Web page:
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The Super Bowl History Review

The Super Bowl History Review

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Published by DGHKGJ234820
All reviews about super bowl 2012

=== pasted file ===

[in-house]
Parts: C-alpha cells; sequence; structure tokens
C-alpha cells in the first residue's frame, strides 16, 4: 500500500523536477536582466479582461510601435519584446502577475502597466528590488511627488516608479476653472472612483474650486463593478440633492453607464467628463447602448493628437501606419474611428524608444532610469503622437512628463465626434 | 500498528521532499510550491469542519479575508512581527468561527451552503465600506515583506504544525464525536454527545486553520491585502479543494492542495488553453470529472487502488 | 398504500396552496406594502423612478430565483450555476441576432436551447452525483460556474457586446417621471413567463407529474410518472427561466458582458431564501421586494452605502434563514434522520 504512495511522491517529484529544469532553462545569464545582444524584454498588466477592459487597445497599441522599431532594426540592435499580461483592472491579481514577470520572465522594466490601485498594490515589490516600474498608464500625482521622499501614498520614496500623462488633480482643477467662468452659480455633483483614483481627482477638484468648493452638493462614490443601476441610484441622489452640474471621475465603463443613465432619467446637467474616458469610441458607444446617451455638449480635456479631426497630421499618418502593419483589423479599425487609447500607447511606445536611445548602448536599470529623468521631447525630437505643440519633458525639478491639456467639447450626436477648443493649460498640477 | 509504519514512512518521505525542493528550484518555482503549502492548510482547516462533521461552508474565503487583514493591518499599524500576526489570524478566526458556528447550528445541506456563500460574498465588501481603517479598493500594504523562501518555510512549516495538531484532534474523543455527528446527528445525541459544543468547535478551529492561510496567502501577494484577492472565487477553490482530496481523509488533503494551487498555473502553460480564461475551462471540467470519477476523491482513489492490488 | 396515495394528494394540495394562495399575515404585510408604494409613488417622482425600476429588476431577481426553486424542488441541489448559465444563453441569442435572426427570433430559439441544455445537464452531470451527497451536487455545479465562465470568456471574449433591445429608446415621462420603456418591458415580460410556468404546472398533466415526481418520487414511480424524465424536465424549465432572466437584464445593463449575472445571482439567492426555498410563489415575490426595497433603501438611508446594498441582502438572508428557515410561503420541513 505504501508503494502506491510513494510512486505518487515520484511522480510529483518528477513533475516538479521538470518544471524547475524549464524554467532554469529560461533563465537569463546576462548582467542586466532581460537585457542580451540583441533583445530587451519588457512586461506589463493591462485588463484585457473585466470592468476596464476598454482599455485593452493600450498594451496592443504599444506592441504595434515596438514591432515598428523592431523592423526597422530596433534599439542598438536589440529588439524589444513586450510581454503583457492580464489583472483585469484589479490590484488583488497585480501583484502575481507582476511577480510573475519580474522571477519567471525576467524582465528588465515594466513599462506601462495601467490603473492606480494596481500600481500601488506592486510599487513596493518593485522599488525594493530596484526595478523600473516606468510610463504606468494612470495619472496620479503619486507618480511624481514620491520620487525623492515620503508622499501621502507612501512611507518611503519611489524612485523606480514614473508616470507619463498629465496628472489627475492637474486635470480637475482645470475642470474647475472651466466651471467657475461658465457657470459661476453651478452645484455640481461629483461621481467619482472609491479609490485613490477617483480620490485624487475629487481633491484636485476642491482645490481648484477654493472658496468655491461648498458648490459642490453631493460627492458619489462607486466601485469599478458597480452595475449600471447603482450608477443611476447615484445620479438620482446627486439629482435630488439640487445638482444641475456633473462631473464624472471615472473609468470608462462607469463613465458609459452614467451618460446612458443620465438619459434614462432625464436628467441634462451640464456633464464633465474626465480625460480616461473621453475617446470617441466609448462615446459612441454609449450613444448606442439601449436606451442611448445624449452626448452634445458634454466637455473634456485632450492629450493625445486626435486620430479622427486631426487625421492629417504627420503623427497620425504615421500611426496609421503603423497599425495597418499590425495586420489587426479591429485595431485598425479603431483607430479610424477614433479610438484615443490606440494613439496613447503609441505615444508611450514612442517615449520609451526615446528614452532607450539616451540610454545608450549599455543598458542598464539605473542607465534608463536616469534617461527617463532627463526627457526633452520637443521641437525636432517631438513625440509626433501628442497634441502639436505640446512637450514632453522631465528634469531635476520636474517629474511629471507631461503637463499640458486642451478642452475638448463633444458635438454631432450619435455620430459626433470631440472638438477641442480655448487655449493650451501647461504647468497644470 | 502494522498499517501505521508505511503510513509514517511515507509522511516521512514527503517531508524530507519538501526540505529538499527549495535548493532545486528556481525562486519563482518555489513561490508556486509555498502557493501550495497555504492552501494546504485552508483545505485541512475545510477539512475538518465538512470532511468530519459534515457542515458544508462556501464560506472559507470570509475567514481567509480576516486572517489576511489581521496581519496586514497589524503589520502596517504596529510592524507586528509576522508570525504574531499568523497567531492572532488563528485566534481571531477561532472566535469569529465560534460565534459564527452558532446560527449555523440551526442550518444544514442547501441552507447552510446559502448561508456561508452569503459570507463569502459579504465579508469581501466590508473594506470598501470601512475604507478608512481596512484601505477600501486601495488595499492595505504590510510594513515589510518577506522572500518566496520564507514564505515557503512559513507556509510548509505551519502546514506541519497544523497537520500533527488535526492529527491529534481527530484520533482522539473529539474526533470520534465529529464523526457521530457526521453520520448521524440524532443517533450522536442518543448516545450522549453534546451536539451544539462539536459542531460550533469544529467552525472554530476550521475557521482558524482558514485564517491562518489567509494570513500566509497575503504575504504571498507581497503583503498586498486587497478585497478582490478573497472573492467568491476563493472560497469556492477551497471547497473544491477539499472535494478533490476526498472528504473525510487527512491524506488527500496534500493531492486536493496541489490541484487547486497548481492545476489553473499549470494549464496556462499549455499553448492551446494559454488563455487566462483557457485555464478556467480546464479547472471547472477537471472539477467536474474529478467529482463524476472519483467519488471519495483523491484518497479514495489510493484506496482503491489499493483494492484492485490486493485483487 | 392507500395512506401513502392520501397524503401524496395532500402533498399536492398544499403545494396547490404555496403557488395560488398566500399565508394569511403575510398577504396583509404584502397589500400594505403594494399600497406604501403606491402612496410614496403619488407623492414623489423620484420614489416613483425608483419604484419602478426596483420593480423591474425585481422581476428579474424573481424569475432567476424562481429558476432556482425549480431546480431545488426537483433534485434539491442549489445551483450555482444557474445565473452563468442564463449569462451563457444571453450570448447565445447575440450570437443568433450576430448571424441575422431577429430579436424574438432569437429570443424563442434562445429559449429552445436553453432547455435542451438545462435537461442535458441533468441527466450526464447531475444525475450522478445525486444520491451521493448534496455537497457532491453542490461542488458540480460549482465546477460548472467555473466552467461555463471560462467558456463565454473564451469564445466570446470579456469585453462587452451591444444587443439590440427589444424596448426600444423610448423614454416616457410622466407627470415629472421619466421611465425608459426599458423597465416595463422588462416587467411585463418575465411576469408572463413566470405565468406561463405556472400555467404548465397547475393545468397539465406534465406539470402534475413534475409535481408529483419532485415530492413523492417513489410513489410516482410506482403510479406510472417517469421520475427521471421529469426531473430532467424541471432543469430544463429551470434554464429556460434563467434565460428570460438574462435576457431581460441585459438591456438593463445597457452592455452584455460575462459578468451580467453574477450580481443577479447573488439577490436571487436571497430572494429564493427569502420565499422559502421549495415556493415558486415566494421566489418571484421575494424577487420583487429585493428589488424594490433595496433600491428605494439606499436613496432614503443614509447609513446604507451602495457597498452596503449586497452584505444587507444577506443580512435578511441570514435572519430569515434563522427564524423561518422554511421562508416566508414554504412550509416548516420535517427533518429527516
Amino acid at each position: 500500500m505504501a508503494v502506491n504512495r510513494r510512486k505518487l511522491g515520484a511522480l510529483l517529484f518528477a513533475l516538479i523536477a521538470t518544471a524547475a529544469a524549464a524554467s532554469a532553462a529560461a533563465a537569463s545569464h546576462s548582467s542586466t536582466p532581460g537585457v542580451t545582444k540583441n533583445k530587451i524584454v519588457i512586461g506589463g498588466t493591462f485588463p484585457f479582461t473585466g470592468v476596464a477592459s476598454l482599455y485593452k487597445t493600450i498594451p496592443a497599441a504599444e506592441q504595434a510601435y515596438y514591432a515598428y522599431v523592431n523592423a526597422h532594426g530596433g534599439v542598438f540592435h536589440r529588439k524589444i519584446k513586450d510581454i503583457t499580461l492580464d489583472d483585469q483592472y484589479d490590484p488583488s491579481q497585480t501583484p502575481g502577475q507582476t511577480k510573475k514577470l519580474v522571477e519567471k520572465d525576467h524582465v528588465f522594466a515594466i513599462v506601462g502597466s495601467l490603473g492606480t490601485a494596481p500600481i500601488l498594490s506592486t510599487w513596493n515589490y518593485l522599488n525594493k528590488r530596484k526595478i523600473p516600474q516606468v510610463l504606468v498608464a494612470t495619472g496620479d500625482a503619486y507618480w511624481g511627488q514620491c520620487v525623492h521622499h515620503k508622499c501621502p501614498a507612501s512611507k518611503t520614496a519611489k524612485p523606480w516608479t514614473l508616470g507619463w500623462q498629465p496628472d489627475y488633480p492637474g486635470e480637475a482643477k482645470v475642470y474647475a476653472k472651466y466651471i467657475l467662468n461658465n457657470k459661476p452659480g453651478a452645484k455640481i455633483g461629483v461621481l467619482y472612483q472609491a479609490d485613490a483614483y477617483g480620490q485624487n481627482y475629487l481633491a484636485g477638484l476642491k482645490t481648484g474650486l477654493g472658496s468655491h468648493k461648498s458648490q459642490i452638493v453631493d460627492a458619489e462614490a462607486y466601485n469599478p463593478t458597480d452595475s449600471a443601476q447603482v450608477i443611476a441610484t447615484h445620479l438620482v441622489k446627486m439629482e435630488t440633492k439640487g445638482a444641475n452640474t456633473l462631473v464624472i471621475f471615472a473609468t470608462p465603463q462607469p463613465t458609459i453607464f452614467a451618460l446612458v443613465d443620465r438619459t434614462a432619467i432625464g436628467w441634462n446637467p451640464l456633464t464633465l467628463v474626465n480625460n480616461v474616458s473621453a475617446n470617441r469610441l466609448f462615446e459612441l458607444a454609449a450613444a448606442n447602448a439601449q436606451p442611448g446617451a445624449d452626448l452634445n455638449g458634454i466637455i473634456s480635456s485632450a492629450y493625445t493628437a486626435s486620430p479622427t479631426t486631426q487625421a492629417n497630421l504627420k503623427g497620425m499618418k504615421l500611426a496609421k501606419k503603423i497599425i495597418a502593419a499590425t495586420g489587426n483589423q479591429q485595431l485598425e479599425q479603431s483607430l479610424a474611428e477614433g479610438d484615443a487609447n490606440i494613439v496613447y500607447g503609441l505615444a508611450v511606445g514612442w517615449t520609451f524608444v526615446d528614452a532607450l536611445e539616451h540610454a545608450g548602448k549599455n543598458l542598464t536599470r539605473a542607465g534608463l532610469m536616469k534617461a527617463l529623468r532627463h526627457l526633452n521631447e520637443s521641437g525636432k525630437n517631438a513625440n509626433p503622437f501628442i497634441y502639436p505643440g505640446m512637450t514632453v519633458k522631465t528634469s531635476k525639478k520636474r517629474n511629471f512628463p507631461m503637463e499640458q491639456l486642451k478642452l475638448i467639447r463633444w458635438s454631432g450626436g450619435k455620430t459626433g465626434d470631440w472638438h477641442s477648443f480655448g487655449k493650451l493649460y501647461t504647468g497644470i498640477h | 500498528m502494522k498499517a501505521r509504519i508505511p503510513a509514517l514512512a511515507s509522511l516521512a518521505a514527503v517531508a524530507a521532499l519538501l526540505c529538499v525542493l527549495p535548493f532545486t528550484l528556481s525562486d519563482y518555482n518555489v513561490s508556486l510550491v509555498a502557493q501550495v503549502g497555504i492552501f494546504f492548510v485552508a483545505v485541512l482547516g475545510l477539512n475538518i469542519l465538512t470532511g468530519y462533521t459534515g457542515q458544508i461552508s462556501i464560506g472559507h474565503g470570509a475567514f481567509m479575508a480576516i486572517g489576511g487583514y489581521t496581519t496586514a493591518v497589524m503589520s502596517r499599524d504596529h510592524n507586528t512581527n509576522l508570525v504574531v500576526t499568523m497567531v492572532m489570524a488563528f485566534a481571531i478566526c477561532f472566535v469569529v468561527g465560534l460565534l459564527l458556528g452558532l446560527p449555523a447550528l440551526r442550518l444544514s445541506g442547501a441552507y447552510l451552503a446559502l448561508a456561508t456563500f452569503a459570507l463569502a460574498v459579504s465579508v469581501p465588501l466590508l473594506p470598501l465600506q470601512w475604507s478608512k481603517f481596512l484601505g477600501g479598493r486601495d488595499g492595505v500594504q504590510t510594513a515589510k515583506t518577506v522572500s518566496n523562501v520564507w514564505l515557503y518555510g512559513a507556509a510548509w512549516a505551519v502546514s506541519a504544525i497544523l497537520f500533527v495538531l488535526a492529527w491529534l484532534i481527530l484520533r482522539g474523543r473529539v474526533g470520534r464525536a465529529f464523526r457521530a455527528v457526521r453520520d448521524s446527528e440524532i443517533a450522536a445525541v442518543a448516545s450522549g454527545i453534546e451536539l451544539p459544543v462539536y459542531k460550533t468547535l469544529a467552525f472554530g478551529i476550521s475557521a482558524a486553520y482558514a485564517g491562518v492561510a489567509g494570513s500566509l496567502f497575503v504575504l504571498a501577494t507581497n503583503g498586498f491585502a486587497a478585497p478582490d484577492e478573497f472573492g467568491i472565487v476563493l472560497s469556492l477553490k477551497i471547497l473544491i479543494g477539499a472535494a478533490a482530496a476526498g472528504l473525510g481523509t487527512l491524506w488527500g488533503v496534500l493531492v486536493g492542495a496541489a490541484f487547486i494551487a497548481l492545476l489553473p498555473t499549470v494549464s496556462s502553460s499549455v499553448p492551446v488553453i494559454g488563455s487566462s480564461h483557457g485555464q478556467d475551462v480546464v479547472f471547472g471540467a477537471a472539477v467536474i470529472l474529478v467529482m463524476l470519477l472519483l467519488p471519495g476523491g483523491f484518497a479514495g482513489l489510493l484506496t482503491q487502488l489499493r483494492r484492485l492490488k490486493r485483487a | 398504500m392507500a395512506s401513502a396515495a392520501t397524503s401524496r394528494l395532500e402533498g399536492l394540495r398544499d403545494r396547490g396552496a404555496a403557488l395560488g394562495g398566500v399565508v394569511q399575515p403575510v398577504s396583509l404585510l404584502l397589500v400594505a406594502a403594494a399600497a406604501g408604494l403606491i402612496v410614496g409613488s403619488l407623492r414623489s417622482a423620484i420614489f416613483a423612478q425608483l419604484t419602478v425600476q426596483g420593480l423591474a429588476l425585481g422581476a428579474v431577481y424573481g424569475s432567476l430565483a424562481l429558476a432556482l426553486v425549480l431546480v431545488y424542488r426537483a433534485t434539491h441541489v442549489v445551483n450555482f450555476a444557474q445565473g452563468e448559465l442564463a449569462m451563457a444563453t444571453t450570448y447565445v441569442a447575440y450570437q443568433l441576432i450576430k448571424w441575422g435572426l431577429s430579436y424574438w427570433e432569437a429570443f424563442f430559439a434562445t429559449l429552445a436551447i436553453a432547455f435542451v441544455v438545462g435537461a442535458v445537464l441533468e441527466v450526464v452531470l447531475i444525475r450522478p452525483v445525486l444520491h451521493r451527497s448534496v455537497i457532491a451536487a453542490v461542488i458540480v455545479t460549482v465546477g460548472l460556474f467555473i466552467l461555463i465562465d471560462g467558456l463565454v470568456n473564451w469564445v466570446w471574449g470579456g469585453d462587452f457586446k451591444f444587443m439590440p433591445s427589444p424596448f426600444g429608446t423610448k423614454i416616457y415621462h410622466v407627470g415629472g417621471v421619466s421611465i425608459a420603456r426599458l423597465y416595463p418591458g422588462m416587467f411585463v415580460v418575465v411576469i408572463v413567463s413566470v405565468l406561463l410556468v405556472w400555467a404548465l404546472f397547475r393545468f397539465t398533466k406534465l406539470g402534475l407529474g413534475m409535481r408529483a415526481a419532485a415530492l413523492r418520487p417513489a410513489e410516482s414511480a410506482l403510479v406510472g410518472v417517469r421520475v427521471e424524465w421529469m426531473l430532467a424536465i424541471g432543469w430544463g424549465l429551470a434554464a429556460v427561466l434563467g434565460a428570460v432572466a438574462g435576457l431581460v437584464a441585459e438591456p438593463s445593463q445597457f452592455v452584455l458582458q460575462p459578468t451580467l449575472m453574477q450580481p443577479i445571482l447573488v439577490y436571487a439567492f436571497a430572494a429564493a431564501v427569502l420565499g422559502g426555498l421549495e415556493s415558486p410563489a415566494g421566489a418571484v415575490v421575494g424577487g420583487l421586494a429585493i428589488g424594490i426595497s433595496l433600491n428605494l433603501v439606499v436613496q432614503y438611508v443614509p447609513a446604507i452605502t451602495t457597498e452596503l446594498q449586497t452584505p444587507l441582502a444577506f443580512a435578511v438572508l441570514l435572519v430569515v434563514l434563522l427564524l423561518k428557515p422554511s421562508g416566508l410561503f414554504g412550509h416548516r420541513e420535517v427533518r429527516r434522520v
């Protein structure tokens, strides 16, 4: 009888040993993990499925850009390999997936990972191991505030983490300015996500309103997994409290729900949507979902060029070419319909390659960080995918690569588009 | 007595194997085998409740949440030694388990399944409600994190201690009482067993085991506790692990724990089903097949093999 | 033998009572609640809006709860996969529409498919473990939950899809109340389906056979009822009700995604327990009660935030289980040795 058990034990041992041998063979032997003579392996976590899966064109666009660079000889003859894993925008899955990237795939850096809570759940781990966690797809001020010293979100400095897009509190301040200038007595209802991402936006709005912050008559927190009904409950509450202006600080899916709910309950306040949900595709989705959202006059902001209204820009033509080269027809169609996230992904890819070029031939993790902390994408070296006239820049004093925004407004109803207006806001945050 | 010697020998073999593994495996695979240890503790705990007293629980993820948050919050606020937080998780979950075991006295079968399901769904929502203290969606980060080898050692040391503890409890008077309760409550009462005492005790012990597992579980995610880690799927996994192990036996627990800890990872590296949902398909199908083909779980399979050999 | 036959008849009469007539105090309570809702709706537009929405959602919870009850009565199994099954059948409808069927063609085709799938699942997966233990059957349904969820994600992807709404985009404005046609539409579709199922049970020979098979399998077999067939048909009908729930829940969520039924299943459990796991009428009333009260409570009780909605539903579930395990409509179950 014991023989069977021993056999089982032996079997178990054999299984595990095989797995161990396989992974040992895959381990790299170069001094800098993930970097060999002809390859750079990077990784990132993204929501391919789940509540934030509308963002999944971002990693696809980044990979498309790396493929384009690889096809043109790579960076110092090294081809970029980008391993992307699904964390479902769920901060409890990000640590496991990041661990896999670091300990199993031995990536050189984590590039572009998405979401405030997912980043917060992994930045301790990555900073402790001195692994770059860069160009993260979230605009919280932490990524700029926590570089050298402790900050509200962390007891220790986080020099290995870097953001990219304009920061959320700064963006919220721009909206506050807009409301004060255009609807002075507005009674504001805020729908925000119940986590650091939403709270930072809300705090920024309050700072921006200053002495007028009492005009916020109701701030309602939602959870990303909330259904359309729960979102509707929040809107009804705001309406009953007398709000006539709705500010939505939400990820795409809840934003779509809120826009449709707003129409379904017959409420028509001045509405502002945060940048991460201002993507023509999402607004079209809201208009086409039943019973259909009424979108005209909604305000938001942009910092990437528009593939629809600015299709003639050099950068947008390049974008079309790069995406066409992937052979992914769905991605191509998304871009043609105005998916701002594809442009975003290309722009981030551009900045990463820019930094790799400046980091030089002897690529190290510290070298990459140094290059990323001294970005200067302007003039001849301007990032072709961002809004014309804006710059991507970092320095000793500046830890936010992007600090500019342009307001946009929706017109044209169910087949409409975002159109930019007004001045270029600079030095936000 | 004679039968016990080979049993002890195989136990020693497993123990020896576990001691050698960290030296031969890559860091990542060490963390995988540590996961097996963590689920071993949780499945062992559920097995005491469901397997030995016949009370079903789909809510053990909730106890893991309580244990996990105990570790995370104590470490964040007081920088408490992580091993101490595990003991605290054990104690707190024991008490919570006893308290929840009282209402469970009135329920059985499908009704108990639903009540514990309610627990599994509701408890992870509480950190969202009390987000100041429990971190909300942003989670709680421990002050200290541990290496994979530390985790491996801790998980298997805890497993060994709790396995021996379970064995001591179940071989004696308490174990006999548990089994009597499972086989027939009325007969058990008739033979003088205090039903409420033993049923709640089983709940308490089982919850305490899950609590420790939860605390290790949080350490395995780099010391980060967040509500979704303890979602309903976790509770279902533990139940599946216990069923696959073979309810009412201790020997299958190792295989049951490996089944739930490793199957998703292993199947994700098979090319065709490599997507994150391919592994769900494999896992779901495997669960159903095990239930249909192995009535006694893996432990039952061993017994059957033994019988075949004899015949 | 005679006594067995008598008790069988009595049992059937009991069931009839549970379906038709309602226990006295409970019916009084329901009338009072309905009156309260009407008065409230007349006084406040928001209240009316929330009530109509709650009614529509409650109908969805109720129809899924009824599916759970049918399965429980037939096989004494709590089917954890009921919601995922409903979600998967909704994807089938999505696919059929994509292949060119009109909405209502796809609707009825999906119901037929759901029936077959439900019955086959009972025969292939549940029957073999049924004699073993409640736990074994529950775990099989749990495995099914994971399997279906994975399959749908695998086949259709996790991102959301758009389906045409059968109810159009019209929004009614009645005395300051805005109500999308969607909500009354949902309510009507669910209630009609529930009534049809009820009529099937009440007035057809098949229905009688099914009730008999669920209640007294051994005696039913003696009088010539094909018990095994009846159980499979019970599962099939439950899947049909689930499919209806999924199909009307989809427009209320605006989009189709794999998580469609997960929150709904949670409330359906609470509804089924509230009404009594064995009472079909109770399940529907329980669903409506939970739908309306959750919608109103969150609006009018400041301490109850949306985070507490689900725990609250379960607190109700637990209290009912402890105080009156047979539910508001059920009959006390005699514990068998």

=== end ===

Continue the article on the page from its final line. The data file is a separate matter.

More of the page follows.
All reviews about super bowl 2012

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Published by: DGHKGJ234820 on Feb 06, 2012
Copyright:Attribution Non-commercial